sudo gem install rails
or
su -c 'gem install rails'

doesn't get easier :)

Gwilym Kuiper[/quote]
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php forever

Postby mokakan » Sun Apr 03, 2011 6:48 pm

neither perl nor python, i think php is the best
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Postby RockDoctor » Sun Jul 10, 2011 9:39 pm

Although I'm sure that by now the OP has selected her language of choice, I thought I'd post my thoughts here because the question is certainly a FAQ. For hobby coding, my advice is to just pick a language that looks interesting and go for it. Looking over at my bookcase, I see (in order left to right, top shelf to bottom shelf) books covering: HTML, Java, Perl, XML, JavaScript, Python, PHP, PL/1 (my old college text), 6502 assembly, 8086 assembly, Forth, SQL, C, and C++. Hmm, I wonder where my Pascal book is. :lol:
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Postby lok1950 » Sun Jul 10, 2011 10:21 pm

Hmm, I wonder where my Pascal book is.


In the recycling bin I hope :wink: Though I still have a few Pascal books in boxes that I haven't looked at in ages with my old college texts for IBM 360 Assembly.And leke you may not learn everything but there is no harm in trying too 8)

Enjoy the Choice :)
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Postby Ram » Mon Jul 11, 2011 11:55 am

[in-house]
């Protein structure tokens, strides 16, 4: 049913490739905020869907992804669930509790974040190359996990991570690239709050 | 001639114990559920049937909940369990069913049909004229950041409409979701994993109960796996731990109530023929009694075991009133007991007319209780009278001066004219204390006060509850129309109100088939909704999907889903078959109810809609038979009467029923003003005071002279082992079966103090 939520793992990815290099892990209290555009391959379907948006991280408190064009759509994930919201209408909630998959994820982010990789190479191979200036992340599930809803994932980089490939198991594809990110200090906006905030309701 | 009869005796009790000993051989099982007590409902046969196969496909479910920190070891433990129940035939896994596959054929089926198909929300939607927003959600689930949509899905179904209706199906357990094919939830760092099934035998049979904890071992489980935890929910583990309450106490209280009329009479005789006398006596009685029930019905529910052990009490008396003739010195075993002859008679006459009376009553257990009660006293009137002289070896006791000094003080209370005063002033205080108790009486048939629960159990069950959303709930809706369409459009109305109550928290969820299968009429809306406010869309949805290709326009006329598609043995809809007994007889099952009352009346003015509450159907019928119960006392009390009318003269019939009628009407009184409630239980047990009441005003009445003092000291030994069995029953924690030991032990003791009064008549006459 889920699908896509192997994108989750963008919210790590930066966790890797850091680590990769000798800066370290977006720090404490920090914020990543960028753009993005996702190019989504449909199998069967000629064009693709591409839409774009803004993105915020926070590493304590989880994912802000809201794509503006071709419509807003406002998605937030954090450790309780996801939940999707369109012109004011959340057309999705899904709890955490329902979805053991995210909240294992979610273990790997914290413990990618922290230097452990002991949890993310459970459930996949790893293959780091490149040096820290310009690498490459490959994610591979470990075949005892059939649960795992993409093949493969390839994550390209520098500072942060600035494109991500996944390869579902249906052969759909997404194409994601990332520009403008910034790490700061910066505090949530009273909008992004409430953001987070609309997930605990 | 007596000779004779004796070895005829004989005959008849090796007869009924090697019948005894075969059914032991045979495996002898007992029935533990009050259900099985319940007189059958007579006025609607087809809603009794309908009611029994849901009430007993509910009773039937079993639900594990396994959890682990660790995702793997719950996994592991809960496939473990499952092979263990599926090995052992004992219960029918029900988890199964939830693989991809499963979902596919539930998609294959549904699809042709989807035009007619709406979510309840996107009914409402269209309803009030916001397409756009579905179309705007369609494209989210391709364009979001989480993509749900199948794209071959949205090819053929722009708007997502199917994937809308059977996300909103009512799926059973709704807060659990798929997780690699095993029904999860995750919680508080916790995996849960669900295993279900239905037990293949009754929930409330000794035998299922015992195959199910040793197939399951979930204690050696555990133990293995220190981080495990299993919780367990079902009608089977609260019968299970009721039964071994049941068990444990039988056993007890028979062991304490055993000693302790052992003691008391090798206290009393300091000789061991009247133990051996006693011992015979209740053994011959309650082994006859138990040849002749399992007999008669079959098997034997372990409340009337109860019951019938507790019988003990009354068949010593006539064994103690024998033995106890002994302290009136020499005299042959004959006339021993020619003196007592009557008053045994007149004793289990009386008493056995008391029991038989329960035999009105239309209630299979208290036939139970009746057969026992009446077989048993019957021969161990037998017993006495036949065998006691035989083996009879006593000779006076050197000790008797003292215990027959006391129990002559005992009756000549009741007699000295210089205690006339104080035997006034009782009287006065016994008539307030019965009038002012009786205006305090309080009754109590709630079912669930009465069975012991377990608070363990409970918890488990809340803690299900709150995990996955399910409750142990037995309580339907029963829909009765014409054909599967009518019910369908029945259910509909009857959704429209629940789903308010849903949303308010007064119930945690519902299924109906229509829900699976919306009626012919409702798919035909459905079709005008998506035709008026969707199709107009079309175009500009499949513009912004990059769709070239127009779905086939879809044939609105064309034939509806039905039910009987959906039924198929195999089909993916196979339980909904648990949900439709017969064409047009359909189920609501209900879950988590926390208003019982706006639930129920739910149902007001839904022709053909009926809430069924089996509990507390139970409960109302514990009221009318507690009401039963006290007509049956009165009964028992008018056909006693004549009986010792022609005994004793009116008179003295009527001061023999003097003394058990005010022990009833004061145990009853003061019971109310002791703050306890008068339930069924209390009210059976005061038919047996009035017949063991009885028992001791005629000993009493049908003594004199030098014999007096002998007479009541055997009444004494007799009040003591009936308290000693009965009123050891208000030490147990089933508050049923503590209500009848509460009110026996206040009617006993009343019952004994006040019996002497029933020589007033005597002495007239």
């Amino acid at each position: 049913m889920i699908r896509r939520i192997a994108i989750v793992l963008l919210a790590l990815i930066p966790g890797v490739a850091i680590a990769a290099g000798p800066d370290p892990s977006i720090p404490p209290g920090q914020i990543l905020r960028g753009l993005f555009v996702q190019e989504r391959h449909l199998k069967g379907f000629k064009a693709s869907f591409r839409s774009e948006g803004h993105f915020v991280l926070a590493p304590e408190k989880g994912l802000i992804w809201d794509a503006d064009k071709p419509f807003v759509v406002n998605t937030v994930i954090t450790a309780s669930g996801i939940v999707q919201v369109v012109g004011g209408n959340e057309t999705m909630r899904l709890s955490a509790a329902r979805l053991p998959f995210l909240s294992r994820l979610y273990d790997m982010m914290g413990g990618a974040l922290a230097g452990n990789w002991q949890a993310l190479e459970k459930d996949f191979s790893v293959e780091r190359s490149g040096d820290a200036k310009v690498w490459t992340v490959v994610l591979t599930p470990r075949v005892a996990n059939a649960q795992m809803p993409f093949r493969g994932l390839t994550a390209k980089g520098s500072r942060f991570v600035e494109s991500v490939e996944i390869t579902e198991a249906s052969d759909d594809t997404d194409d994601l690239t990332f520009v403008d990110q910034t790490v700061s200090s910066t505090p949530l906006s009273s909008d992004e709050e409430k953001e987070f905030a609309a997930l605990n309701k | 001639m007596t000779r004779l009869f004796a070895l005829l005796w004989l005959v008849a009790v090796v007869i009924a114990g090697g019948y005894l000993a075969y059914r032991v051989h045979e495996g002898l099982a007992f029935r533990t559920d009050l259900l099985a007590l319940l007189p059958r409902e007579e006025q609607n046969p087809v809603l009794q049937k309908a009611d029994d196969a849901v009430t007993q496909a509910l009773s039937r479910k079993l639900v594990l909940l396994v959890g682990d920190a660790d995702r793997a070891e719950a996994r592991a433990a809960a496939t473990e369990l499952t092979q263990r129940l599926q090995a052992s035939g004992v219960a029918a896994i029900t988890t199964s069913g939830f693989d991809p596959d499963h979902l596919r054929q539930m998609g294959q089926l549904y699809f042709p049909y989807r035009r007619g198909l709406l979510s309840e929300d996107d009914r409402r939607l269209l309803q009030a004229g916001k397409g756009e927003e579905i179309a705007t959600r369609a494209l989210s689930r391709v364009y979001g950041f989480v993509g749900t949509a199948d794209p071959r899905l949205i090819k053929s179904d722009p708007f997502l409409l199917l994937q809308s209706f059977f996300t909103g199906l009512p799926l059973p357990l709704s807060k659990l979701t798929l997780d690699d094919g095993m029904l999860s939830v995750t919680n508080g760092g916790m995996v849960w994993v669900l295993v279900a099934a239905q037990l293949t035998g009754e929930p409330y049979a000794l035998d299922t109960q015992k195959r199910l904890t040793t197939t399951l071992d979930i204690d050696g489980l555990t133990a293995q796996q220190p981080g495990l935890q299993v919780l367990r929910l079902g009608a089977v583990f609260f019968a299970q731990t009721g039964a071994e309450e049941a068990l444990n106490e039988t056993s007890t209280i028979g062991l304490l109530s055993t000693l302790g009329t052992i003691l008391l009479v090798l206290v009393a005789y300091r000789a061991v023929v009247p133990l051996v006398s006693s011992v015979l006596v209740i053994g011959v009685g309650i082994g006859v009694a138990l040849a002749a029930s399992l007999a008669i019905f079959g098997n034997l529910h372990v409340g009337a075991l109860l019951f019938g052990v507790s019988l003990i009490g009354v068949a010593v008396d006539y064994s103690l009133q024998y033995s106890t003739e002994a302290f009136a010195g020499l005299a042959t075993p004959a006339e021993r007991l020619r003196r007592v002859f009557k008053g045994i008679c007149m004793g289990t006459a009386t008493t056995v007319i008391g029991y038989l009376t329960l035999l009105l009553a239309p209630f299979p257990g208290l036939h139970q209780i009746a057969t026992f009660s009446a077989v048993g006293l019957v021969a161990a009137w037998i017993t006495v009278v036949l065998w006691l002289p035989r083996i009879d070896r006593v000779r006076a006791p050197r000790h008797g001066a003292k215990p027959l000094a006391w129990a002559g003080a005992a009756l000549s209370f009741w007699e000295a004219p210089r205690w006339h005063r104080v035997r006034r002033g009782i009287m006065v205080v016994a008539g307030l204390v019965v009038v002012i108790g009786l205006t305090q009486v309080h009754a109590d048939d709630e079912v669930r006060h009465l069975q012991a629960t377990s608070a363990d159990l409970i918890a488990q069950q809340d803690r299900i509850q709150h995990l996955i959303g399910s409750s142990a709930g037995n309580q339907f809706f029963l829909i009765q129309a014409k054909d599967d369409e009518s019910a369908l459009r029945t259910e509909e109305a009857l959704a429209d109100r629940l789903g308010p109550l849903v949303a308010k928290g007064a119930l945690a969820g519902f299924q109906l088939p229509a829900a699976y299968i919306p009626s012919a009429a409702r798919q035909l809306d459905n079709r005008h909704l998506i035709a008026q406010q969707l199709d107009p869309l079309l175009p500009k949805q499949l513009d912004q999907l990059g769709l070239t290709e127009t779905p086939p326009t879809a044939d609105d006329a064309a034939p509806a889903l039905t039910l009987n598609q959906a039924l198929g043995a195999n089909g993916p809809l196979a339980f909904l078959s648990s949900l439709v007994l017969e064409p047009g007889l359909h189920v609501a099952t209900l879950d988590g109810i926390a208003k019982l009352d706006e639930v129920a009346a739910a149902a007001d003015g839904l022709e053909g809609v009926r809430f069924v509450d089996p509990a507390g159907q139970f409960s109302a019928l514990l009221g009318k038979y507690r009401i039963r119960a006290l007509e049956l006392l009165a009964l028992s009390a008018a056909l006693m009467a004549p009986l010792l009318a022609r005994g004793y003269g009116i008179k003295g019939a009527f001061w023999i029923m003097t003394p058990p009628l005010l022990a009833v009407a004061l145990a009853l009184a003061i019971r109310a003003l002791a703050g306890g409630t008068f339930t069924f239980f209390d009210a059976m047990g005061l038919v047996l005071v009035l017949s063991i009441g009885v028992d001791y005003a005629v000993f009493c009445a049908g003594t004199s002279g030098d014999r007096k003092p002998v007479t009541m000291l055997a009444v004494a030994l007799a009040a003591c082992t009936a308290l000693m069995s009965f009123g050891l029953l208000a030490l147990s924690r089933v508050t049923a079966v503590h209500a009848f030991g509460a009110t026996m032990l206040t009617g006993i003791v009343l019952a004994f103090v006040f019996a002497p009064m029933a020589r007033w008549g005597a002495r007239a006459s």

lok1950 wrote:
Hmm, I wonder where my Pascal book is.


In the recycling bin I hope :wink: Though I still have a few Pascal books in boxes that I haven't looked at in ages with my old college texts for IBM 360 Assembly.And leke you may not learn everything but there is no harm in trying too 8)

Enjoy the Choice :)


Mine are still on the top shelf ;) aswell hiding in some cupboards.

lubuntu LXDE 13.10 running on AMD Phenom II*4; ASUS Crosshair III Formula MB; 4 GB Ram.....
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Postby Bazza » Mon Jul 11, 2011 1:32 pm

Which brings us to another POV for the OP...

Which languages should (S)he avoid then?

Lisp?
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Postby lok1950 » Mon Jul 11, 2011 2:34 pm

Lisp comes in handy if you use EMACS as then you can add extensions to it further blotting it's ego :lol:

Enjoy the Choice :)
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Postby evilnick » Tue Jul 19, 2011 3:57 pm

I think there is a lot to be said in favour of many languages. Personally, the first language I learnt properly was Z80 assembly. Not very useful these days I grant you, but there was a certain discipline to assembly coding that I think has helped me a lot.

The language I wish I started with was C/C++. It might be a bit harder to grasp initially, especially tricky things with pointers and such, but really manages to bring together all of the central ideas about programming into one relatively clean and efficient language. The big problem is that it is difficult to learn by example, because if you look at real, working C code it can appear to be so much gibberish, even when you have an idea what is going on.

I think modern Perl and Python both solve this problem very well - Python is really easy to read as well as write, and does have a lot of commercial potential too.

There aren't any languages I wish I had never learned, but Algol and COBOL weren't really much use to me (thanks University of Surrey for making me learn them). I do have a sneaky kind of affection for FORTRAN, but I think that is mainly nostalgic.

Nobody seems to have mentioned Java either. While it may not be as fashionable as it was, it is still a powerful and useful language, if.you.dont.mind.a.lot.of.typing